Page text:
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Measuring Discrete Inputs Using the BULLET and the TCM

Measuring Discrete Inputs Using the BULLET and the TCM

Having a WirelessHART gateway available provides end users with many potential uses. One of them is in moving discrete inputs via the WirelessHART gateway in a simple and affordable manner. This can be easily accomplished using the unique capabilities of Moore Industries’ TCM Temperature Concentrator Monitor and the BULLET WirelessHART Adapter.

Using the BULLET, 16 inputs can be sent from the TCM via WirelessHART to the gateway. Essentially, what this is doing is converting the contact closures to binary 0s and 1s so they can be read by a HART, MODBUS RTU, MODBUS/TCP master or any host connected to the WirelessHART gateway. By using a parallel resistor and implementing some basic configuration, the TCM can sense a discrete contact input status and scale it as a binary 0 or 1 for the host system.

Here are the steps needed to accomplish this:


For each discrete input, wire the discrete as though it is a 2-wire resistance input to each TCM channel. Install a nominal 1000Ω resistor in the same input terminals. When the discrete is closed the input will read ~0Ω; when the discrete is open the input will read ~1000Ω.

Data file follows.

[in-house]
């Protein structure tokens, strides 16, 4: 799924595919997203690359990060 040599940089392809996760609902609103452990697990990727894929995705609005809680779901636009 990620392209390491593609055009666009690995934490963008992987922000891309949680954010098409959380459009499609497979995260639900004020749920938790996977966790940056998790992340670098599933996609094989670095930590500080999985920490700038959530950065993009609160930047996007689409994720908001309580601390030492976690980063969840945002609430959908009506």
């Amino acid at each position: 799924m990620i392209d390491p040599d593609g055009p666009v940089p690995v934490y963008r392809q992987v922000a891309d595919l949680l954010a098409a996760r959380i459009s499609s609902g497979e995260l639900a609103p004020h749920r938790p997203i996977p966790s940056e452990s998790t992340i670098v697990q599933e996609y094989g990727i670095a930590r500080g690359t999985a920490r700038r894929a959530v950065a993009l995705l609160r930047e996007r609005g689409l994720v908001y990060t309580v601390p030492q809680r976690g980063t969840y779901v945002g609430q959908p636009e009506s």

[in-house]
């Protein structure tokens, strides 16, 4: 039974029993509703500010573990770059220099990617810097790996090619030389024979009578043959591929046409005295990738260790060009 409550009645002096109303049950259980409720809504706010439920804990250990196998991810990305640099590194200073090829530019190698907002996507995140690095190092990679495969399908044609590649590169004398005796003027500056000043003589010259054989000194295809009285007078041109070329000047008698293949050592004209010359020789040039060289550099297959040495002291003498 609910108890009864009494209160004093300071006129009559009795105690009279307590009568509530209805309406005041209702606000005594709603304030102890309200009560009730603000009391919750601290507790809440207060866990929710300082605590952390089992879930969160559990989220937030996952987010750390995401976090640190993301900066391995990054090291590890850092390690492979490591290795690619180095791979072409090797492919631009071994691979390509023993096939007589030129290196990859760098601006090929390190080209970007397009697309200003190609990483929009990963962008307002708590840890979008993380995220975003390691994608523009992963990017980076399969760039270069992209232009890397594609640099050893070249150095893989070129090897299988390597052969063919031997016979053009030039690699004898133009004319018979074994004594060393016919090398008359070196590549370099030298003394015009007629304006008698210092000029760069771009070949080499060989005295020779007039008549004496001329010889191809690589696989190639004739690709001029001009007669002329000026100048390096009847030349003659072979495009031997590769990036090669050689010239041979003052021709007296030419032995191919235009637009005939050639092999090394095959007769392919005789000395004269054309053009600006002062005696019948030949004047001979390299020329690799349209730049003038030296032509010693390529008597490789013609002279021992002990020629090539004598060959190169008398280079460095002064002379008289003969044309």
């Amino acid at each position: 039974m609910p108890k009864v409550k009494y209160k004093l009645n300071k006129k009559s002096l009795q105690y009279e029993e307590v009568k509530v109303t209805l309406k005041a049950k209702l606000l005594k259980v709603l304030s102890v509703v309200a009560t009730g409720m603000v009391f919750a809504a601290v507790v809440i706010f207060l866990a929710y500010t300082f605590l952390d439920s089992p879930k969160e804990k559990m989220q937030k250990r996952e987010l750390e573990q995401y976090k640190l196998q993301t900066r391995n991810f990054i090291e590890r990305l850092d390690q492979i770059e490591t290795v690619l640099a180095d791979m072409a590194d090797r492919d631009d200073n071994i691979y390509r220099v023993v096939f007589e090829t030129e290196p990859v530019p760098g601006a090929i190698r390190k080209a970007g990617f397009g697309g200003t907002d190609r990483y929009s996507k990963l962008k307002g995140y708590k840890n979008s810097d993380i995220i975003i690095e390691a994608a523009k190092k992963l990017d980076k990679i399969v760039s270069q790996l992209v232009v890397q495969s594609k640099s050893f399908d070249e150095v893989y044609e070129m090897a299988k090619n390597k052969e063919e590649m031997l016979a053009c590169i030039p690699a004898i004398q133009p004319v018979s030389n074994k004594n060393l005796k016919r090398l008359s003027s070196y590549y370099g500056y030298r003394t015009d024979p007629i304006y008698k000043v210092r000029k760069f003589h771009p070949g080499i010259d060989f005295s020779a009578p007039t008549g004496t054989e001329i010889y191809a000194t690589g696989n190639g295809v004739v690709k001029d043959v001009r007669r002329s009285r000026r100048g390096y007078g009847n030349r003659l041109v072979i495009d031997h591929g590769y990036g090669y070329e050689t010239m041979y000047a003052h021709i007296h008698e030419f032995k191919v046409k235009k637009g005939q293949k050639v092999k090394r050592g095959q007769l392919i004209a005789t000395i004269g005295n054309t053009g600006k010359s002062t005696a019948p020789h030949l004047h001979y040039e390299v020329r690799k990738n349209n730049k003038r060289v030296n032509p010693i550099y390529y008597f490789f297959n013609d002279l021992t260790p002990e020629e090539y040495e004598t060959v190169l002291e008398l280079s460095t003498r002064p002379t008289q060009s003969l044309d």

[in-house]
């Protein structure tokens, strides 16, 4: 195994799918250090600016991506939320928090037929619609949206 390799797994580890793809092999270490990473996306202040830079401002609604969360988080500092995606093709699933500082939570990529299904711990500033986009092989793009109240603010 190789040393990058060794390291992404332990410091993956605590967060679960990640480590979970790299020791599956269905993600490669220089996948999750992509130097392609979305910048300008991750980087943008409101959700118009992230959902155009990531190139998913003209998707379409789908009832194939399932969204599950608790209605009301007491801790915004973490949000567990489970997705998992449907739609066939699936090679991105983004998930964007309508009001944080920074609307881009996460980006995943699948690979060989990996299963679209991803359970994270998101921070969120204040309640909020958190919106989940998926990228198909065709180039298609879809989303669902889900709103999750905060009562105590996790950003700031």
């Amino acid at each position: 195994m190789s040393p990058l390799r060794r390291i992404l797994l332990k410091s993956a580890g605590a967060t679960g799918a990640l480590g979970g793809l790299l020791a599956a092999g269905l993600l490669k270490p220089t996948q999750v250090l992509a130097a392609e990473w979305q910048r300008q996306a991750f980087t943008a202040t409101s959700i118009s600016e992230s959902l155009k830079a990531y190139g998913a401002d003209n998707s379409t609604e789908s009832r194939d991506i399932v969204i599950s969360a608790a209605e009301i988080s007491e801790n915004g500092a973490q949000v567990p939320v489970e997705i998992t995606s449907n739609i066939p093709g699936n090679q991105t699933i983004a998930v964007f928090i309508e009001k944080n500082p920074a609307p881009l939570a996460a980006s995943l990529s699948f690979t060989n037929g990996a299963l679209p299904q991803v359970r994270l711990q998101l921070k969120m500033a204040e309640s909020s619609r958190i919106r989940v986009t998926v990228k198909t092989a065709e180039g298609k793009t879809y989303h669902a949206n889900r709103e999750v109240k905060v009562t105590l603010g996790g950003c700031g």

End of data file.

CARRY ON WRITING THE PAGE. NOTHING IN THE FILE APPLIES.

Using the TCM PC Configuration Software, configure the input for 2-wire resistance. Leave the range of at the default setting of 4000Ω.


Since discretes are reported as binary 0s and 1s, custom curves can be used for each discrete input to create either a 0 or a 1.

  • 0/Open Contact = ~1000Ω
  • 1/Closed Contact = ~0Ω

Once this is done, you can connect the TCM to your WirelessHART network using the BULLET or directly wire the TCM to your HART input card. 

This input and configuration scheme is not unique to the TCM: you can measure discrete inputs with any of our modern temperature products with a digital output (such as the THZ3, TIM, TMZ, TPZ and TFZ). This creates a range of multi-channel and single-channel solutions for converting discrete inputs to HART, MODBUS, PROFIBUS PA and FOUNDATION Fieldbus protocols.

Published: May 28, 2015